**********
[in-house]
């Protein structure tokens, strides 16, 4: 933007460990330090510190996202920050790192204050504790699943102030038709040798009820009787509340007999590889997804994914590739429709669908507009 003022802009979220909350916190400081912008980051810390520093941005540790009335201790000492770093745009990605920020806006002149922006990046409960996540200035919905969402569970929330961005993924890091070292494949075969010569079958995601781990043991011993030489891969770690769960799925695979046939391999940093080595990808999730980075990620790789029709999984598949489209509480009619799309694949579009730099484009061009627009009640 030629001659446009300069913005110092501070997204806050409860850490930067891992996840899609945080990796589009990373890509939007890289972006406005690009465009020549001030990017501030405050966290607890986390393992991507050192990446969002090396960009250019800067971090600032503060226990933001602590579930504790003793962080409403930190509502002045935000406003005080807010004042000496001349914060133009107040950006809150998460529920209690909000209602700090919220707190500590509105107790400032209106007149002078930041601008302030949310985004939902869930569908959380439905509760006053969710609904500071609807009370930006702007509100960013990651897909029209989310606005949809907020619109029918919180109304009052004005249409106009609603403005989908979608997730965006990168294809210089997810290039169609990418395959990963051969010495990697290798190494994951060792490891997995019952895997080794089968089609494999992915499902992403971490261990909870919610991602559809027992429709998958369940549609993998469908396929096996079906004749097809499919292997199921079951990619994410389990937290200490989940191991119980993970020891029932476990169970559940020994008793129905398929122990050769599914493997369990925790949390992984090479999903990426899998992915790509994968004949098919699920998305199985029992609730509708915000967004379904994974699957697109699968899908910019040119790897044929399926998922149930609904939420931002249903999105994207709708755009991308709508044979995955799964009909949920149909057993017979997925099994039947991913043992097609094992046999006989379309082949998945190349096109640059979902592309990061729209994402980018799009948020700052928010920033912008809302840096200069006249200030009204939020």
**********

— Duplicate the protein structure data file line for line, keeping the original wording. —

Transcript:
[in-house]
């Protein structure tokens, strides 16, 4: 933007460990330090510190996202920050790192204050504790699943102030038709040798009820009787509340007999590889997804994914590739429709669908507009 003022802009979220909350916190400081912008980051810390520093941005540790009335201790000492770093745009990605920020806006002149922006990046409960996540200035919905969402569970929330961005993924890091070292494949075969010569079958995601781990043991011993030489891969770690769960799925695979046939391999940093080595990808999730980075990620790789029709999984598949489209509480009619799309694949579009730099484009061009627009009640 030629001659446009300069913005110092501070997204806050409860850490930067891992996840899609945080990796589009990373890509939007890289972006406005690009465009020549001030990017501030405050966290607890986390393992991507050192990446969002090396960009250019800067971090600032503060226990933001602590579930504790003793962080409403930190509502002045935000406003005080807010004042000496001349914060133009107040950006809150998460529920209690909000209602700090919220707190500590509105107790400032209106007149002078930041601008302030949310985004939902869930569908959380439905509760006053969710609904500071609807009370930006702007509100960013990651897909029209989310606005949809907020619109029918919180109304009052004005249409106009609603403005989908979608997730965006990168294809210089997810290039169609990418395959990963051969010495990697290798190494994951060792490891997995019952895997080794089968089609494999992915499902992403971490261990909870919610991602559809027992429709998958369940549609993998469908396929096996079906004749097809499919292997199921079951990619994410389990937290200490989940191991119980993970020891029932476990169970559940020994008793129905398929122990050769599914493997369990925790949390992984090479999903990426899998992915790509994968004949098919699920998305199985029992609730509708915000967004379904994974699957697109699968899908910019040119790897044929399926998922149930609904939420931002249903999105994207709708755009991308709508044979995955799964009909949920149909057993017979997925099994039947991913043992097609094992046999006989379309082949998945190349096109640059979902592309990061729209994402980018799009948020700052928010920033912008809302840096200069006249200030009204939020």